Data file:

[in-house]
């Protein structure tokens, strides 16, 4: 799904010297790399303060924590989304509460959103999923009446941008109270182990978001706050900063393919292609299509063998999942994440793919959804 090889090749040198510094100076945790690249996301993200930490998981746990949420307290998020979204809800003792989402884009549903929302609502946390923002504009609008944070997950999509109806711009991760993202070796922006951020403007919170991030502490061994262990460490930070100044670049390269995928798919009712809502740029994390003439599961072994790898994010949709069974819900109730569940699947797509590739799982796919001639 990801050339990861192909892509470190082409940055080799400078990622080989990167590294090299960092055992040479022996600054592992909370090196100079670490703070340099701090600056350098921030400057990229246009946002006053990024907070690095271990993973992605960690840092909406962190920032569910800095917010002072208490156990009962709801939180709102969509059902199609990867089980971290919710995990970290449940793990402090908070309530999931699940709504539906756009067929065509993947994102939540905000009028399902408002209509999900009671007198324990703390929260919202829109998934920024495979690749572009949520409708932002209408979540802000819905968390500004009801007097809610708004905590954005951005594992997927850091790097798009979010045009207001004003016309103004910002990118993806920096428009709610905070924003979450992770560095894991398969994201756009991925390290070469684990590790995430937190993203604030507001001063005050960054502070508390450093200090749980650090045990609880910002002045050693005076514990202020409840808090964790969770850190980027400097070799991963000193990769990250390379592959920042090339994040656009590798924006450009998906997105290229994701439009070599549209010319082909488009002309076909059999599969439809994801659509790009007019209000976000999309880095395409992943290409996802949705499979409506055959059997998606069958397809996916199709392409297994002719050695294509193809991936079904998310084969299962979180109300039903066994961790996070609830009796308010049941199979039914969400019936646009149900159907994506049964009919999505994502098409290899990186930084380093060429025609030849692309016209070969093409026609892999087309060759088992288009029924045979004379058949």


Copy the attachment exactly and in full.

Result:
[in-house]
């Protein structure tokens, strides 16, 4: 799904010297790399303060924590989304509460959103999923009446941008109270182990978001706050900063393919292609299509063998999942994440793919959804 090889090749040198510094100076945790690249996301993200930490998981746990949420307290998020979204809800003792989402884009549903929302609502946390923002504009609008944070997950999509109806711009991760993202070796922006951020403007919170991030502490061994262990460490930070100044670049390269995928798919009712809502740029994390003439599961072994790898994010949709069974819900109730569940699947797509590739799982796919001639 990801050339990861192909892509470190082409940055080799400078990622080989990167590294090299960092055992040479022996600054592992909370090196100079670490703070340099701090600056350098921030400057990229246009946002006053990024907070690095271990993973992605960690840092909406962190920032569910800095917010002072208490156990009962709801939180709102969509059902199609990867089980971290919710995990970290449940793990402090908070309530999931699940709504539906756009067929065509993947994102939540905000009028399902408002209509999900009671007198324990703390929260919202829109998934920024495979690749572009949520409708932002209408979540802000819905968390500004009801007097809610708004905590954005951005594992997927850091790097798009979010045009207001004003016309103004910002990118993806920096428009709610905070924003979450992770560095894991398969994201756009991925390290070469684990590790995430937190993203604030507001001063005050960054502070508390450093200090749980650090045990609880910002002045050693005076514990202020409840808090964790969770850190980027400097070799991963000193990769990250390379592959920042090339994040656009590798924006450009998906997105290229994701439009070599549209010319082909488009002309076909059999599969439809994801659509790009007019209000976000999309880095395409992943290409996802949705499979409506055959059997998606069958397809996916199709392409297994002719050695294509193809991936079904998310084969299962979180109300039903066994961790996070609830009796308010049941199979039914969400019936646009149900159907994506049964009919999505994502098409290899990186930084380093060429025609030849692309016209070969093409026609892999087309060759088992288009029924045979004379058949």